Moreover, in some embodiments, when generating a semantic fragment, any other rules or constraints may be taken into account. For example, in some embodiments, occurrence of loops and the like in semantic fragments should be avoided at best. Alternatively or additionally, in some embodiments, a user may be allowed to designate a plurality of primary elements as boundary elements.

It would be appreciated that during generating semantic fragments by partitioning the first data process flow, data association likely exists between some semantic fragments. For example, in the example of FIG. 3, according to the data processing flow 300, data may flow from element 303 to element 305. Therefore, data flow exists between the two elements 303 and 305. Likewise, data flow exists between element 305 and element 302. In some embodiments, corresponding semantic fragments may be associated based on such data flow between semantic fragments.

The association between semantic flows may be implemented through any appropriate manner. For example, such association may be saved as metadata. Alternatively or additionally, in some embodiments, a corresponding attribute may be added to elements in a semantic fragment which have data flow with other semantic fragment, to indicate such data flow. In some embodiments, an attribute for indicating one or more data inlets and/or one or more data outlets may be added to an interface element, wherein the data inlets and data outlets are associated with interface elements in other fragments.

For example, in the example shown in FIG. 3, a data inlet attribute may be added to the element 305 so as to designate the element 303 as a data inlet of the element 305. Meanwhile, a data outlet attribute may be added to the element 305 so as to designate the element 302 as a data outlet of the element 305. It should be noted that, in this example, although the element 305 only has one data inlet and one data outlet, it is only for the purpose of illustration. According to some embodiments of the present invention, one element may have a plurality of data inlets and/or a plurality of data outlet. In other words, the partitioned semantic fragments support multi-in and/or multi-out data flow, which is beneficial to a processing logic of a data processing flow.

By associating the semantic fragments based on data flow, change or loss of original logic and semantics of the data processing flow may be avoided during the generating and merging of semantic fragments. For example, when reconstructing a data processing flow based on the merged semantic fragments later, such association of semantic fragments may be implemented in a reconstructed data processing flow. In this way, the integrity and correctness of the processing logic of the data processing flow can be effectively guaranteed.

Continue reference to FIG. 2, in some embodiments, the method 200 proceeds to step S220, where similarities between respective semantic fragments in the first and second groups of semantic fragments to be merged are determined.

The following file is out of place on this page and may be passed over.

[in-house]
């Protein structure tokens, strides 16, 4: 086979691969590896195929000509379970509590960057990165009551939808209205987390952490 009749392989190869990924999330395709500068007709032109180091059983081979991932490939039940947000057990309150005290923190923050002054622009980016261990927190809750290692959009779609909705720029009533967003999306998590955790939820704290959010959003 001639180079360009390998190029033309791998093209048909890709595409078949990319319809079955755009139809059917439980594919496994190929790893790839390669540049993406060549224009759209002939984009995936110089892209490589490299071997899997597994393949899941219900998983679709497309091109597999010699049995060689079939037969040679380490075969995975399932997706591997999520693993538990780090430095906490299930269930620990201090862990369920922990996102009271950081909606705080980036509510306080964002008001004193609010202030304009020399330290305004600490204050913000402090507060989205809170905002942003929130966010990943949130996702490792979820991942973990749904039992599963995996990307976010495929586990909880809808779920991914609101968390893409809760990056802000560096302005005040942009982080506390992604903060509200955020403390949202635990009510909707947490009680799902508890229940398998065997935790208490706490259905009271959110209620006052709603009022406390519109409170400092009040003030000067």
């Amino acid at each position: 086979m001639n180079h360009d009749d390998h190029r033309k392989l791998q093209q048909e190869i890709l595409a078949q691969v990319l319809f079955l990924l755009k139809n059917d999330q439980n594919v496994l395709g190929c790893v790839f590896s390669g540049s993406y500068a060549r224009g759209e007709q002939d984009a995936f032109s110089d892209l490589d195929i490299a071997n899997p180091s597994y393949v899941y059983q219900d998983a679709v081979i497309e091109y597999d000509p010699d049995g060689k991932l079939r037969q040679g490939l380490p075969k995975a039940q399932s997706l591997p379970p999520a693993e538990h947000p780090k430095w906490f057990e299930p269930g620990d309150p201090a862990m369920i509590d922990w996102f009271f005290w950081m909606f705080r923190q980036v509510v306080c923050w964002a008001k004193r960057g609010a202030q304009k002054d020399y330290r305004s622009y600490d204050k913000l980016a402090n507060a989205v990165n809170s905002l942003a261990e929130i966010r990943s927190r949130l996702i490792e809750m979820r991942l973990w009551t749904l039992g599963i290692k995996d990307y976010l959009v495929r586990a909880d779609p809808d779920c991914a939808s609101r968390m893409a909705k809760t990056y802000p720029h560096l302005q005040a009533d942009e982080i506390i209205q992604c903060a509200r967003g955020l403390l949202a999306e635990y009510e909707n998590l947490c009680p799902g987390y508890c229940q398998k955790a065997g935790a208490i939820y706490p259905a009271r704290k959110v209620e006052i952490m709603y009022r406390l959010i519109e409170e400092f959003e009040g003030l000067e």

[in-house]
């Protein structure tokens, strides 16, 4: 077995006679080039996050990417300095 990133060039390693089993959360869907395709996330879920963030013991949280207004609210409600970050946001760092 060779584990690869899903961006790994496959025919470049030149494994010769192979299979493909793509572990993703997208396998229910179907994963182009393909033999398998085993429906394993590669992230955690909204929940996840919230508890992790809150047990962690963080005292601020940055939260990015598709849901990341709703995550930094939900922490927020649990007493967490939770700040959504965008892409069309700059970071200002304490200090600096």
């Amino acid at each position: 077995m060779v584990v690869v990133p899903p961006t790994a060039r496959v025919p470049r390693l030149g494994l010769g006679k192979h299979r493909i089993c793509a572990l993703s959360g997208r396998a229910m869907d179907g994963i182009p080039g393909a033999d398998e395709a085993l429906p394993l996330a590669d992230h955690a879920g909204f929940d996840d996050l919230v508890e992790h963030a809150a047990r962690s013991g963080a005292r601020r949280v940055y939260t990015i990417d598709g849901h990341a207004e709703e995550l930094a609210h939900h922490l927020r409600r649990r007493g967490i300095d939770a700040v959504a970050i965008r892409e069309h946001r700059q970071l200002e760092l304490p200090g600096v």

In some embodiments, when measuring the similarities of semantic fragments, closeness degree between semantic feature values of respective elements in a fragment may be considered. Specifically, for a given semantic feature, the closer the semantic feature values of two elements are, the more similar are the two elements. Alternatively or additionally, when weighing similarity between semantic fragments, closeness degree of the semantic fragments in one or more other aspects may also be considered, e.g., including, but not limited to, one or more of the following: connection relationship between elements, branch condition in the semantic fragments, length of semantic fragments, etc.

Actually, as mentioned above, each semantic fragment may be regarded as a directional graph. Therefore, in some embodiments, a similarity between any two semantic fragments may be determined by comparing a similarity between topologies or structures of directional graphs. In this aspect, any technique capable of comparing similarity between graphs may be used in conjunction with the embodiments of the present invention, regardless of whether such technique is currently known or future developed. For example, in some embodiments, a hierarchical clustering algorithm may be used to compute a similarity score between graphs.

In this way, in step S220, similarities between respective semantic fragments in the first group of semantic fragments and respective semantic fragments in the second group of semantic fragments may be determined. Suppose the first group of semantic fragments include m semantic fragments, while the second group of semantic fragments include n semantic fragments. In some embodiments, in step S220, a m*n similarity table may be generated, wherein each entry Tij indicates a similarity between a semantic fragment i from the first group and a semantic fragment j from the second group. The similarity may be quantitative number (e.g., similarity score) or qualitative description.